Thank you NetGalley and Bloomsbury USA Childrens for providing an eARC in exchange for an honest review.
Synopsis: An asteroid is hurtling toward Earth. A big, bad one. Maybe not kill-all-the-dinosaurs bad, but at least kill-everyone-in-California-and-wipe-out-Japan-with-a-tsunami bad. Yuri, a physicist prodigy from Russia, has been recruited to aid NASA as they calculate a plan to avoid disaster.
The good news is Yuri knows how to stop the asteroid–his research in antimatter will probably win him a Nobel prize, if there’s another Nobel prize awarded. But the trouble is, even though NASA asked for his help, no one there will listen to him. He’s seventeen, and they’ve been studying physics longer than he’s been alive.
Then he meets (pretty, wild, unpredictable) Dovie, who lives like a normal teenager, oblivious to the impending doom. Being with her, on the adventures she plans when he’s not at NASA, Yuri catches a glimpse of what it means to save the world and live a life worth saving.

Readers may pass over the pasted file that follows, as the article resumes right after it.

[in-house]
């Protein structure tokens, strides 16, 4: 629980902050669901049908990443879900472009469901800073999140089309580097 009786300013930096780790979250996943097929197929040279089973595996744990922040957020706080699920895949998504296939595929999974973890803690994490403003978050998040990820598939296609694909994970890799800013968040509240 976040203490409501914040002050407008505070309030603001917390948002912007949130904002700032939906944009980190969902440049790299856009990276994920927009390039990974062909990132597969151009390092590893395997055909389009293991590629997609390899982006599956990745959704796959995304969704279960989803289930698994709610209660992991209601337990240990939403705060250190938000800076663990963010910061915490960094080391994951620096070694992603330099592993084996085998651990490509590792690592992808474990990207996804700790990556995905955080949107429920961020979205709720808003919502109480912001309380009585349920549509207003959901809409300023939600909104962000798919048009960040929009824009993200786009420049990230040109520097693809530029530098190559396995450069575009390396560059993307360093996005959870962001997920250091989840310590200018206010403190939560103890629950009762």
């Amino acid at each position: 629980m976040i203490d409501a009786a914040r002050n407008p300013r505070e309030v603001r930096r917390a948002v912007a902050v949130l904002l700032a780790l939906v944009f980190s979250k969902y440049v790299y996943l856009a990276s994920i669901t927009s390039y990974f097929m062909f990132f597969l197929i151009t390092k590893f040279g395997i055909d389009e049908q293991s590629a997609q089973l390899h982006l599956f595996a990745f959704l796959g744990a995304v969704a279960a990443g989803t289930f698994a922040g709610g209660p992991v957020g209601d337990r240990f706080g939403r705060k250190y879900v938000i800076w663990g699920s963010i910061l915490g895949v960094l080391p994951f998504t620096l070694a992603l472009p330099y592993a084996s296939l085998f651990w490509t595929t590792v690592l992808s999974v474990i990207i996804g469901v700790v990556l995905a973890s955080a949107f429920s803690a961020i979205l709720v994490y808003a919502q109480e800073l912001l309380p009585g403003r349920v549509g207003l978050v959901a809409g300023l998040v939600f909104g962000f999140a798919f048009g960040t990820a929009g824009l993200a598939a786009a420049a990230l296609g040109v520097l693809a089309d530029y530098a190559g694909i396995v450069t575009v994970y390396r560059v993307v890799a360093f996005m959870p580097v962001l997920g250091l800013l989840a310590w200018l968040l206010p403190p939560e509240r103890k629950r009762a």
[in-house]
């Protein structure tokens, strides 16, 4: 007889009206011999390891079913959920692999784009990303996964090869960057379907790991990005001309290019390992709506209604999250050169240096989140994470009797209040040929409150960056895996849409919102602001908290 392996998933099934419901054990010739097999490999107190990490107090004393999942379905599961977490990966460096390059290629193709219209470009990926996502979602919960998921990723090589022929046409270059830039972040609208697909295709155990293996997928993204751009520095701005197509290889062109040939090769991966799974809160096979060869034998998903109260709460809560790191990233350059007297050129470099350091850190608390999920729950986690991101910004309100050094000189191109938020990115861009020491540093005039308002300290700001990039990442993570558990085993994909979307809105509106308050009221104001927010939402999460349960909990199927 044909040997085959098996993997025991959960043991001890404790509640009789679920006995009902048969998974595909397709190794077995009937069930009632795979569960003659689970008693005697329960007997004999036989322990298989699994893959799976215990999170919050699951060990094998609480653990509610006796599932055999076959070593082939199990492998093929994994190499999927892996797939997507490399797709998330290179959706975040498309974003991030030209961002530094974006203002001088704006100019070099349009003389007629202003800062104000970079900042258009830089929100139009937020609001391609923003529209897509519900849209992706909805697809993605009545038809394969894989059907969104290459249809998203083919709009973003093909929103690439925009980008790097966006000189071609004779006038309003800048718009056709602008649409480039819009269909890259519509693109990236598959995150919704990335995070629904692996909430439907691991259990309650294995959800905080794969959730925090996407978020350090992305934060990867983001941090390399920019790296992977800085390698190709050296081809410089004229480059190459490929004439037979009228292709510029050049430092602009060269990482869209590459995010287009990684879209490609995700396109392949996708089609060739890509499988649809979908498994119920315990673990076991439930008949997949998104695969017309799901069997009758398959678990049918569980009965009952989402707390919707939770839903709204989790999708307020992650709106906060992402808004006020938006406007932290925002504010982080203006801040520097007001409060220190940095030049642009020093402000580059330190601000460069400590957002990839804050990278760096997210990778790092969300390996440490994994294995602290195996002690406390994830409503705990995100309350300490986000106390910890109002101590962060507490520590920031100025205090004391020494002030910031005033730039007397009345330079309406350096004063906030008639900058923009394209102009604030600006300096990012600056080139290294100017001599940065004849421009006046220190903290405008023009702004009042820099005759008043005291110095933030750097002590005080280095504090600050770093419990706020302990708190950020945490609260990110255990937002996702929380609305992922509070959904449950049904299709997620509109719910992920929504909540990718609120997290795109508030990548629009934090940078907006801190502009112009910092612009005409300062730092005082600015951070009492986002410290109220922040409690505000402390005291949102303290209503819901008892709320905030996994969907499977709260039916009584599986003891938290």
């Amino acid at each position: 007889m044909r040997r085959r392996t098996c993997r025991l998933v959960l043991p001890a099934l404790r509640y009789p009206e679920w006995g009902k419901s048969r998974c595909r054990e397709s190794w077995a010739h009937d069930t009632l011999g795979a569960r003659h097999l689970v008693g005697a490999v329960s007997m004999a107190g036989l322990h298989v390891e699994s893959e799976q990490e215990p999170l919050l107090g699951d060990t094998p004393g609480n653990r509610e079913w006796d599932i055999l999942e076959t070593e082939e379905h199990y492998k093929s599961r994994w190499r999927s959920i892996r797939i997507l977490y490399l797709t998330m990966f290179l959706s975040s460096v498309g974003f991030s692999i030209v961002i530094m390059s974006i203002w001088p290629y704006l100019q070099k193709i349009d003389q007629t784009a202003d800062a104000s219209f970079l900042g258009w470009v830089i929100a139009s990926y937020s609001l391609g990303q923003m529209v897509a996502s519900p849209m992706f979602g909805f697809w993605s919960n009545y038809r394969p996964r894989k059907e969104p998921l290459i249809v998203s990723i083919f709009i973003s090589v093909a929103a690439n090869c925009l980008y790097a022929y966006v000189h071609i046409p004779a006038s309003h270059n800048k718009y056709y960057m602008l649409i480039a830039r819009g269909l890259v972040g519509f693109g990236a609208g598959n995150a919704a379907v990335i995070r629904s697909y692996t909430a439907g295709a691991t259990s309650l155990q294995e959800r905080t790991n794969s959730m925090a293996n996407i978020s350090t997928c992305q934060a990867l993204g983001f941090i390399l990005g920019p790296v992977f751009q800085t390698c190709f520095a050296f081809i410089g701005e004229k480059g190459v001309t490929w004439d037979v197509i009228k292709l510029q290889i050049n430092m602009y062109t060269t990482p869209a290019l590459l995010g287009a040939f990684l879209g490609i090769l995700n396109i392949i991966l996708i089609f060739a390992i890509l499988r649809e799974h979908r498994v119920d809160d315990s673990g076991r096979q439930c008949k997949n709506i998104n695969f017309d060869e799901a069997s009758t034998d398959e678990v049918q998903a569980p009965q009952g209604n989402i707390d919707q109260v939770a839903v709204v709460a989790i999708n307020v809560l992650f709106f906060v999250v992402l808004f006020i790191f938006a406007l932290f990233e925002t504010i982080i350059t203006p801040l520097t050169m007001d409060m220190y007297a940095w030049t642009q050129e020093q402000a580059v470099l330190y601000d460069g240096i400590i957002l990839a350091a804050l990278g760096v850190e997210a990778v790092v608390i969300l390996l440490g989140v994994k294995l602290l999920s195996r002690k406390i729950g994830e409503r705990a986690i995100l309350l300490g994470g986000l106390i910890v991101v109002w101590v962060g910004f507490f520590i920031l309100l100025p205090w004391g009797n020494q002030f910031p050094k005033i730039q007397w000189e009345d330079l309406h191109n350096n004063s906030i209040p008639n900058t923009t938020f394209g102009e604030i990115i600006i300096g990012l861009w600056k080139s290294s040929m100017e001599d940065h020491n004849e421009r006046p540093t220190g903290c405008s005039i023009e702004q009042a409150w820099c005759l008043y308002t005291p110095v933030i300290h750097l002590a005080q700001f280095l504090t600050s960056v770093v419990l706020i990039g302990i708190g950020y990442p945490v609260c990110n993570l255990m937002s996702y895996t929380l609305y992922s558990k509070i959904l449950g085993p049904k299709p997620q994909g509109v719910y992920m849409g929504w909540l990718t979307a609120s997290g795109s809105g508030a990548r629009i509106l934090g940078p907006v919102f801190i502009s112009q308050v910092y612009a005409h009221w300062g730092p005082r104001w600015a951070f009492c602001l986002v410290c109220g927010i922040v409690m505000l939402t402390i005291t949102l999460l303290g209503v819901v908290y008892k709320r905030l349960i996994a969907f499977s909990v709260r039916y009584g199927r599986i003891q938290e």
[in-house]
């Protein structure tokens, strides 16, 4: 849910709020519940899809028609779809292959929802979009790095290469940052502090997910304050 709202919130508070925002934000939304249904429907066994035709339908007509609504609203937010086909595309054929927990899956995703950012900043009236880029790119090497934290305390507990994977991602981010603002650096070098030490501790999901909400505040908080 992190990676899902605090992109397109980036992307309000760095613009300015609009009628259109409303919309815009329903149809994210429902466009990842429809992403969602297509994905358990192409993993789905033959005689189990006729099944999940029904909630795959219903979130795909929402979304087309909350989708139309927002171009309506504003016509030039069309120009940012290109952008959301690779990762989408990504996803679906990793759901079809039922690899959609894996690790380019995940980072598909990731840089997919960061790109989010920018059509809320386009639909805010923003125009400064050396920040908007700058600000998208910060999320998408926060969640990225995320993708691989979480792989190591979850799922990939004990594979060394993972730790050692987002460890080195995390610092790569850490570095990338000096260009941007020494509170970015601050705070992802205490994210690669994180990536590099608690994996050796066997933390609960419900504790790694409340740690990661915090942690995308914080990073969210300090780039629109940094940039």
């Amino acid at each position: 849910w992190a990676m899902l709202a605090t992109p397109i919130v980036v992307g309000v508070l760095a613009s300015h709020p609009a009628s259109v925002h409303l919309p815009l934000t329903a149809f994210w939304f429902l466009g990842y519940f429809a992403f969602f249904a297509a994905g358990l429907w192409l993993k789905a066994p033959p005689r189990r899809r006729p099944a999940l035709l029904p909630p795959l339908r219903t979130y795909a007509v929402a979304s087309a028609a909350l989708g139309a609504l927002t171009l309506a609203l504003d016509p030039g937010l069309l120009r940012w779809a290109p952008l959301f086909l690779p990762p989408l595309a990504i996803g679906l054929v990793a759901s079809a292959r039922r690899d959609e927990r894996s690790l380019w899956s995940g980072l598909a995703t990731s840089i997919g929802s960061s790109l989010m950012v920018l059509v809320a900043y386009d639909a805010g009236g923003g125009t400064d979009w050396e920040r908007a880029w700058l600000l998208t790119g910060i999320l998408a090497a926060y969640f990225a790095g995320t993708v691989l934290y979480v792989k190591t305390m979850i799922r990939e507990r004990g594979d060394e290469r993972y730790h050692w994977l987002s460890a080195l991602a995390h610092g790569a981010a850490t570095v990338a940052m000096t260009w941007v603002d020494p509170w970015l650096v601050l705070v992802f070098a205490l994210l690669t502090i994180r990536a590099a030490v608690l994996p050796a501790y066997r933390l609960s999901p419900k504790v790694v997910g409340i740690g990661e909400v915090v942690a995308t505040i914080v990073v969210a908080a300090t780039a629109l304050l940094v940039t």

I thought the premise of this book sounded so interesting, but I had no idea how much I would actually wind up loving it. It’s one of those reads that I didn’t want to end because I had become so attached to Yuri, Dovie, and Dovie’s brother Lennon. Yuri is such a lovable character, that you can’t help relating to him which is really saying something given that he’s a prodigy who has never experienced a normal teenage life. The secondary characters are just as interesting and three-dimensional, from the NASA scientists who doubt Yuri’s abilities, to Dovie and her family who embrace Yuri and enthusiastically introduce him to American traditions such as prom, and swearing. Part end-of-the-world, part coming-of-age story, Learning To Swear In America is a novel that will have you laughing out loud, while at the same time tug at your heartstrings. It’s prevailing theme of controlling your own destiny will resonate with both teens and adults. It’s a perfect book to use in classrooms as well as book discussion groups. The story and it’s characters are sweet, funny and delightful, and I guarantee that if you read this you won’t soon forget it.